Swanner and Judd talk about RuPaul; Top Chef; Schooled; Schitt’s Creek; The Grand Tour; Brooklyn 99; Fresh Off the Boat; Modern Family; The Conners; Orville; Future Man; Jockstrap: Love is the Key to the City; Glass.
Swanner: In 2000, M. Night Shyamalan wrote and directed a film called Unbreakable. It told the story of David Dunn (Bruce Willis), a man who was the sole survivor of a train crash. The film also followed the life of Elijah Price, a man with brittle bones. Both men are superhuman and polar opposites. In 2018, Shyamalan wrote and directed Split. In Split, James McAvoy plays Kevin Crumb, a kidnapper/murderer who suffers from multiple personality disorder . By the end of Split we realize that Crumb lives in the same city…the same world as Dunn, and Price, and is also superhuman.
Glass opens with Kevin and his 23 personalities holding four cheerleaders against their will, with Dunn trying capture him and free the girls. Unfortunately they are both caught and are held in an asylum. There they meet Dr. Ellie Staple (Sarah Paulson), who works with patients who think they are superheroes. They also discover that Price is being held there as well. Anyone who knows how comic book stories work knows one hero and two villains together is never a good thing. Expect chaos.
I found such joy at the end of Split, when Bruce Willis shows up letting the audience know we’re now watching film two of a trilogy. I also love seeing that Shyamalan still has his drive and talent to make movies that get him excited, but also get me excited. I hear people complain about the way he tells a story, because they are so used to getting cookie cutter plots that always lead to a safe predictable ending. Not with M. Night; if you’re not in full discussion mode on the way home, he hasn’t done his job. Making everything even more familiar, he has included the same actors playing the roles they created in the earlier films. Anye Taylor-Joy playing Casey, the girl that got away from Kevin; Spencer Treat Clark plays a grown up Joseph Dunn; and Charlayne Woodard is back to play Price’s mother. I was thoroughly entertained with Glass and look forward to where he’l take me next.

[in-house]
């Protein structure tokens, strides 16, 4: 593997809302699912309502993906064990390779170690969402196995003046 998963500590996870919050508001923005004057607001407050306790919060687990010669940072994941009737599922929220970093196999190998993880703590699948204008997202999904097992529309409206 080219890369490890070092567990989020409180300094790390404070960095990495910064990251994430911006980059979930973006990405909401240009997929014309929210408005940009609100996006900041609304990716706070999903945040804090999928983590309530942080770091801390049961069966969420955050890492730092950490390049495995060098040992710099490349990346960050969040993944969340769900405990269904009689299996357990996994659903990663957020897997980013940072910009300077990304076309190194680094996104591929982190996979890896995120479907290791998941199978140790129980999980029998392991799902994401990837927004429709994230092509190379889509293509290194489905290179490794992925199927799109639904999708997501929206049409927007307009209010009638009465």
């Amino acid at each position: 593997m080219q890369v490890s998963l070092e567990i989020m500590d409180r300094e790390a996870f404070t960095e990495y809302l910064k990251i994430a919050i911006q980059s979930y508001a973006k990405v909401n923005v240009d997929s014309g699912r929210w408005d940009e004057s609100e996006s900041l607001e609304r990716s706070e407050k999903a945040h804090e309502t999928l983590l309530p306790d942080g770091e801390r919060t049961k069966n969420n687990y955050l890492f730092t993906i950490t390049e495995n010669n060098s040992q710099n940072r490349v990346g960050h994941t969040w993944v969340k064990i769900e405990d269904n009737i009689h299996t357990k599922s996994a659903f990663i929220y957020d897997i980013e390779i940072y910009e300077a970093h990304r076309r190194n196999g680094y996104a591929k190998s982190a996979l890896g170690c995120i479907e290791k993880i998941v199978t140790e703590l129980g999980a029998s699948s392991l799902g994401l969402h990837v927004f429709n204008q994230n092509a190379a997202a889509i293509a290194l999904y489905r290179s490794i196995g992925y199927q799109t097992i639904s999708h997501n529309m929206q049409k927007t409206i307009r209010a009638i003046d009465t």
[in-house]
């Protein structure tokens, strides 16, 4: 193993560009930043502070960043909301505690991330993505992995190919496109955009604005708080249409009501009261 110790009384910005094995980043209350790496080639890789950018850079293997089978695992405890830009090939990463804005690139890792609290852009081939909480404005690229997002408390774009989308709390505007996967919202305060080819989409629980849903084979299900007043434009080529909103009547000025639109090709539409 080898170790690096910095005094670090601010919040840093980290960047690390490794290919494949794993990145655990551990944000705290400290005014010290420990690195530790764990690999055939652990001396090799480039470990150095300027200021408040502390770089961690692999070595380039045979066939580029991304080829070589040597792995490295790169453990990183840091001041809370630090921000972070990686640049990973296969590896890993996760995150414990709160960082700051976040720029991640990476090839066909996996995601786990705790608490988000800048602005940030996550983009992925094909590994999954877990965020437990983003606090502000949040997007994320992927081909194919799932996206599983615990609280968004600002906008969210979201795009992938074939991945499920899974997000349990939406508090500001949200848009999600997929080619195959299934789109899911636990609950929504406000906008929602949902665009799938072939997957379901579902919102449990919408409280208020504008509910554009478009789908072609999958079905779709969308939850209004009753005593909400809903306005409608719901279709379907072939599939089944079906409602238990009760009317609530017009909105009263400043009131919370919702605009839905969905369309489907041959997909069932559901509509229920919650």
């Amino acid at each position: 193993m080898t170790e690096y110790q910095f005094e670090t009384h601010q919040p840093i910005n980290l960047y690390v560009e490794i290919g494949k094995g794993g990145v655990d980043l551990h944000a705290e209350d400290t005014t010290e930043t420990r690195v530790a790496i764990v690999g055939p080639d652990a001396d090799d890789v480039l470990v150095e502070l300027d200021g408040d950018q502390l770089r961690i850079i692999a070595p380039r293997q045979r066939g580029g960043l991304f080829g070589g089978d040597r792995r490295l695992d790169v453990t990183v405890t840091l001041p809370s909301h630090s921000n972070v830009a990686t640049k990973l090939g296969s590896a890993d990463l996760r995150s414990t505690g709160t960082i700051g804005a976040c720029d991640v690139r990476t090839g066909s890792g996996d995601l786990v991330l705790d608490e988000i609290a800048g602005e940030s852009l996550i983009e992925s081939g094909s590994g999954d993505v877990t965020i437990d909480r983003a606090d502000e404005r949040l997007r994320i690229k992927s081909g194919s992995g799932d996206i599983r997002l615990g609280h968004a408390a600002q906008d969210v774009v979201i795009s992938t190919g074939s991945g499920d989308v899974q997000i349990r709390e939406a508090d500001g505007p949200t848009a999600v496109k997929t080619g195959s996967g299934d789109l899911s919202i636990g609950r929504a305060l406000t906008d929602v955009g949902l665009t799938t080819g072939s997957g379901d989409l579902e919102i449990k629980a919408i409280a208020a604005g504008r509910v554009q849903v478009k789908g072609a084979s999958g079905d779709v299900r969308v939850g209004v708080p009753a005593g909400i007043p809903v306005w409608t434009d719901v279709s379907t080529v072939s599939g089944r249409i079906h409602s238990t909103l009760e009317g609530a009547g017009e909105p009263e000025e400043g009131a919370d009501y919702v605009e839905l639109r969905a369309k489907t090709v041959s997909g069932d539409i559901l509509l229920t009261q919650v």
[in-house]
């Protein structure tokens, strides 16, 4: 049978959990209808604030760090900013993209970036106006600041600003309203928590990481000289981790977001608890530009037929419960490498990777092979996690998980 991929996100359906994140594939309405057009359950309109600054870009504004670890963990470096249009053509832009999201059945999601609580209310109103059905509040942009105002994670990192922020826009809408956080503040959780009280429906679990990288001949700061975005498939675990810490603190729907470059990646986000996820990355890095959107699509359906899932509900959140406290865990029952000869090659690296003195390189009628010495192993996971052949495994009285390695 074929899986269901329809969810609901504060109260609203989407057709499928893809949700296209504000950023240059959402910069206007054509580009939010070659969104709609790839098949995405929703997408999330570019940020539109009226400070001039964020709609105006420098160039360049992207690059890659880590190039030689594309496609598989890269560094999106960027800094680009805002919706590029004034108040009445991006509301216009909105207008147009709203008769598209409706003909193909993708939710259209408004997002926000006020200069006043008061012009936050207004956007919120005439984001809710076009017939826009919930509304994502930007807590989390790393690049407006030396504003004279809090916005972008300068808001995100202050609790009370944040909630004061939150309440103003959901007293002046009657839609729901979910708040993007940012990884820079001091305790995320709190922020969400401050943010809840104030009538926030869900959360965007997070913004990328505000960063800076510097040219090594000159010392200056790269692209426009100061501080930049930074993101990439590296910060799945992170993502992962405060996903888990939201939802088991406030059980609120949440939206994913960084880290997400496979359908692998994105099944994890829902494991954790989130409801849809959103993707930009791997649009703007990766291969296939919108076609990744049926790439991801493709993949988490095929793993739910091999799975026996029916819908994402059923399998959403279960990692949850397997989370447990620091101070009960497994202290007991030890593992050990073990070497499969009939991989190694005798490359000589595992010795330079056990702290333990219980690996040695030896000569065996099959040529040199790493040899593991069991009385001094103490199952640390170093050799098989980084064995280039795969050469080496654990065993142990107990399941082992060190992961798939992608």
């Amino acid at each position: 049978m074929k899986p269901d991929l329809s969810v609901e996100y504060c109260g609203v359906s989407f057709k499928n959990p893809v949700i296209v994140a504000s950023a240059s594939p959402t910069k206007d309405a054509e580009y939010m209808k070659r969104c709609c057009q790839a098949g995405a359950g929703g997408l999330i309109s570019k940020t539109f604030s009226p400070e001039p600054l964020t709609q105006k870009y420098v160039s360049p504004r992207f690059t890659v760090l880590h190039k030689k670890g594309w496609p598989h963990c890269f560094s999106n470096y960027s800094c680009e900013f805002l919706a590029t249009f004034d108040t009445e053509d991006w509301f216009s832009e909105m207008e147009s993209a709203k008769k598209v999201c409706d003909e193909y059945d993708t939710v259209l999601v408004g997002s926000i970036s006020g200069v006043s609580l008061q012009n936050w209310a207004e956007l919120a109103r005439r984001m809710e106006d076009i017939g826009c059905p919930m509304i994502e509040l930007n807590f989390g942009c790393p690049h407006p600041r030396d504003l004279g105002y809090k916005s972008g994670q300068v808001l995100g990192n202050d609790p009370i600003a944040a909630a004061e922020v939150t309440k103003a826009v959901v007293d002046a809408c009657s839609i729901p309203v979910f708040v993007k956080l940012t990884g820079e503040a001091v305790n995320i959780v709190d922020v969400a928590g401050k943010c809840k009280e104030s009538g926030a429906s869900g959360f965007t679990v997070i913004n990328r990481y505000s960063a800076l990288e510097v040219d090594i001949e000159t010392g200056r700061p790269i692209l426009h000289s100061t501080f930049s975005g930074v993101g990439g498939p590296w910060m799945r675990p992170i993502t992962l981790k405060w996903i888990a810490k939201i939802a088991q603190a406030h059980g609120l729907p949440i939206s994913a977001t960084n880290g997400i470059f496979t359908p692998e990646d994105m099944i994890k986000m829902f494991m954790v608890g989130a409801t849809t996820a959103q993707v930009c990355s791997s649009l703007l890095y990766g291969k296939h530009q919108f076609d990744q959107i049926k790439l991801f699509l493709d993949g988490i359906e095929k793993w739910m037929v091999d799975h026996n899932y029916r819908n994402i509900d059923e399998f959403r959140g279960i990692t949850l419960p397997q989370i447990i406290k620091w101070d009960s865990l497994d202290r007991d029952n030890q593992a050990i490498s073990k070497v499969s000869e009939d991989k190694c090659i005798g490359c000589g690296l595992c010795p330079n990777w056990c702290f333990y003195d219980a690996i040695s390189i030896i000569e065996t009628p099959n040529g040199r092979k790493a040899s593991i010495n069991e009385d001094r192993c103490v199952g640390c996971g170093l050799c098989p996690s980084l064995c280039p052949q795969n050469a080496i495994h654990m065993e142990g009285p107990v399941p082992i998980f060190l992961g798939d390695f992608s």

Swanner: 3 ½ stars
Swanner: VICE explores the epic story about how a bureaucratic Washington insider quietly became the most powerful man in the world as Vice-President to George W. Bush, reshaping the country and the globe in ways that we still feel today. Directed and written by the Adam McKay, who made us feel this way a few years a go when he made The Big Short.
As with The Big Short, you’re laughing as it feels like you’re being punched in the stomach. McKay is a genesis at telling you things that happened; things that very well may have ruined your life, and makes you laugh at a comedian telling an awful story, and you come to realize it’s mirroring your life.
Amy Adams, Steve Carell, Sam Rockwell, Allison Pill, and Lily Rabe make up the main circle of this fantastic cast, but Christian Bale is the star. Playing Dick Cheney, Christian Bale once again shows how an actor of his caliber likes to immerse himself into a role. There are moments where you completely forget Bale is Cheney, with his brilliant performance. You might not like what the movie says, but you can’t deny Bale’s sure to be Oscar nominated performance.
Swanner: 3 Stars
Swanner: Welcome to Marwen follows Mark Hogancamp (Steve Carell), a victim of a brutal beating by a group of young men. Left for dead, Mark regained his speech and his ability to walk but he has no memory of his life before the attack. Once a talented illustrator now he expresses his art with a camera as he uses dolls and miniature sets to heal.
Based on a true story, Oscar winning director Robert Zemeckis (Forrest Gump) and his co-writer Caroline Thompson (Nightmare Before Christmas) brings Mark’s story to life, both his real world but also the world that Mark has created to cope with the terror that still haunts him. In this special world we meet Hogie, a world war 2 hero, and his band of women that protect him. All the women are based on real life women that have helped Mark through his recovery.
Carell gives a lovely, vulnerable performance of this broken man. The rest of the cast is made up of Leslie Mann, Merritt Wever, Diane Kruger, and others playing both their real life characters and their animated selves. Welcome to Marwen is a wonderful little film that may be flawed, but it shows us a piece of this man’s life and his unique way of healing. I hope this sweet film finds it’s audience.
Swanner: 3 stars